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Stormwater Harvesting

Posted by Content Coordinator on Thursday, June 20th, 2013

STORMWATER MANAGEMENT ACADEMY

Introduction

1.1 Background

Harvesting (reuse) of stormwater is a stormwater management option. In addition, it may be an economic alternative to providing a non-potable source of water. It is also used to meet stormwater discharge pollution limits because in a wet detention pond, stormwater may not achieve sufficient removal of some pollutants before discharge. However, if a volume of stormwater can be removed by harvesting the stored water before discharge, the cumulative amount of pollutants in the discharge will be reduced. This can be accomplished using stormwater harvesting (reuse) ponds.

The use of Biosorption Active Media (BAM), a soil amendment, is also helpful in the reduction of pollutants as the water passes through the media. The concentrations of pollutants are reduced before surface water discharge or deep percolation. This can be accomplished using retention or biodetention areas. After retention or biodetention, water can be stored for harvesting.

Nutrient loadings, especially nitrogen and phosphorus, in stormwater runoff are a major concern in Florida, and loading reductions are found in research areas where regulations continue to evolve. Stormwater runoff from highways is a source of pollution to surface water bodies and groundwater; thus, the results of this project developed options for treatment/harvesting systems that reduce nutrient and concurrent pollutant loadings from highway runoff.

Stormwater runoff from highways and other impervious surfaces often has levels of nitrogen and phosphorus not acceptable to receiving surface or ground waters (1). Nitrate, a species of nitrogen, can have harmful health effects when ingested. Nitrogen and phosphorus species concentrations are also of importance in watersheds because they are limiting nutrients for plant and algal growth in aquatic systems. Excess nitrogen and phosphorus in surface waters causes eutrophication, which can eliminate the beneficial use of the water body.

Nitrate contamination of groundwater is of concern due to the large number of private drinking water wells that are not monitored or treated. Nitrate is listed by the U.S. EPA as a primary drinking water standard with a maximum contaminant level (MCL) and maximum contaminant level goal (MCLG) of 10 mg/L as nitrogen (2). Lower concentration limits for Nitrate are set to minimize environmental impacts to surface and groundwater.

Typically, the primary limiting nutrient for plant and algal growth in freshwater systems is phosphorus, and in marine ecosystems it is nitrogen (4). An excess of limiting nutrients is a major factor in eutrophication. Eutrophication is defined by the United States Environmental Protection Agency (U.S. EPA) as the increase and accumulation of primary producer biomass in a water body through time (5). According to the National Oceanic and Atmospheric Administration (NOAA), the most common single factor causing eutrophication is an increase in the concentrations of nitrogen and phosphorus species (6). Several different algal species (7) have stimulated growth when there are sufficient nutrients available to them. The increase in the number and types of algal species in water also has additional effects on the use of the water which contains the algal populations. In some situations, the water becomes unusable for specific purposes, such as a source of drinking water and for recreational uses. (8).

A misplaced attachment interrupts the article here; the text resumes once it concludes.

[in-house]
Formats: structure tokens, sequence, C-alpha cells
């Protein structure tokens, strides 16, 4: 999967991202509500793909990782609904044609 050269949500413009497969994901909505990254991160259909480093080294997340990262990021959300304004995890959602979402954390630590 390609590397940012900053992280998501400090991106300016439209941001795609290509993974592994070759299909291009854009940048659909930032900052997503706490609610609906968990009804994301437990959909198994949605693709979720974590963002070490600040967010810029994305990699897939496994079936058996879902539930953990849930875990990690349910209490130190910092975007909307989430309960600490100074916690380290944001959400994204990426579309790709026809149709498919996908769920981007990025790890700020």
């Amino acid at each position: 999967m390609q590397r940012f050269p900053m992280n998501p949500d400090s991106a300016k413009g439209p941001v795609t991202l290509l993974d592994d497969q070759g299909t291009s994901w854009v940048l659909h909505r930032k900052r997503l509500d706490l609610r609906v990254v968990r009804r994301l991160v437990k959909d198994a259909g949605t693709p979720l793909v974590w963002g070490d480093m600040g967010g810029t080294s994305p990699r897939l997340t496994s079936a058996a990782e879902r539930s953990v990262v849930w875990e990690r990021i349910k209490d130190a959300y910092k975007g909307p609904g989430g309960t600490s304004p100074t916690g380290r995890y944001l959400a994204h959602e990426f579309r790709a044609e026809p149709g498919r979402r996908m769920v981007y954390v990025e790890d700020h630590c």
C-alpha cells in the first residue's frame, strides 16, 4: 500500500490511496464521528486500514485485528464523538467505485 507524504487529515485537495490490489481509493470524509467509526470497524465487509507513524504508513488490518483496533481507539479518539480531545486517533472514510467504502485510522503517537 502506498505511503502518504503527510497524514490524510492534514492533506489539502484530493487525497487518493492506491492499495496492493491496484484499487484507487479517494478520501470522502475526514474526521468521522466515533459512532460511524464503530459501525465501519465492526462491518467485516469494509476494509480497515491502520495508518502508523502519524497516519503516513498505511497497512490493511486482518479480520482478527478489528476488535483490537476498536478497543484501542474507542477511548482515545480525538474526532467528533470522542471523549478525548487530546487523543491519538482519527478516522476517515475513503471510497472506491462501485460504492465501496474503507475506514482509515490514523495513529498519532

Oxygen depletion is also noted when there is nutrient excess. Excess inorganic nitrogen loads, either due to stormwater influent or algal die off, increase nitrifying bacteria and as a result, a significant amount of oxygen is consumed.

The practical implementation for stormwater treatment is governed by regulations requiring either a fixed removal percentage or net improvement of the receiving water body which implies a reduction of a target water quality parameter. The target parameter in many areas is a nutrient species. The removal of nutrients is also one of the more common targets for Total Maximum Daily Load (TMDL) reduction.

1.2 Objectives

The purpose of this work is to develop additional filtration options for the treatment of nitrogen and phosphorus found in stormwater. In addition, the options must address field operating conditions. The expectation is to provide these options consistent with current rules and regulations regarding stormwater treatment.

Specific Statements of Objectives are:
1.    Develop filtration media mixes that remove nutrients from the water in stormwater wet detention ponds.
2.    Deploy at least two of the mixes in a full scale operation to demonstrate successes and problems of operation.
3.    Address the concern of effects on adjacent ground water when harvesting from a wet detention pond.

1.3 Limitations

The testing was done for harvesting systems in the state of Florida, thus the climate conditions of the State have an effect on the results.    Since the testing was completed using UCF’s Bold & GoldTM Biosorption Activated Media (BAM), the results may not translate to other BAM products. The pollutants of interest were limited to solids, turbidity, nitrogen, and phosphorus.

Stormwater Harvesting Using Retention and In-Line Pipes for Treatment

Read full report(PDF) here: Stormwater Harvesting Using Retention and In-Line Pipes for Treatment

About The Stormwater Management Academy
www.stormwater.ucf.edu
“Mission: Providing educational materials and research to advance an understanding and practice of stormwater management and to influence policy and procedures.”

 

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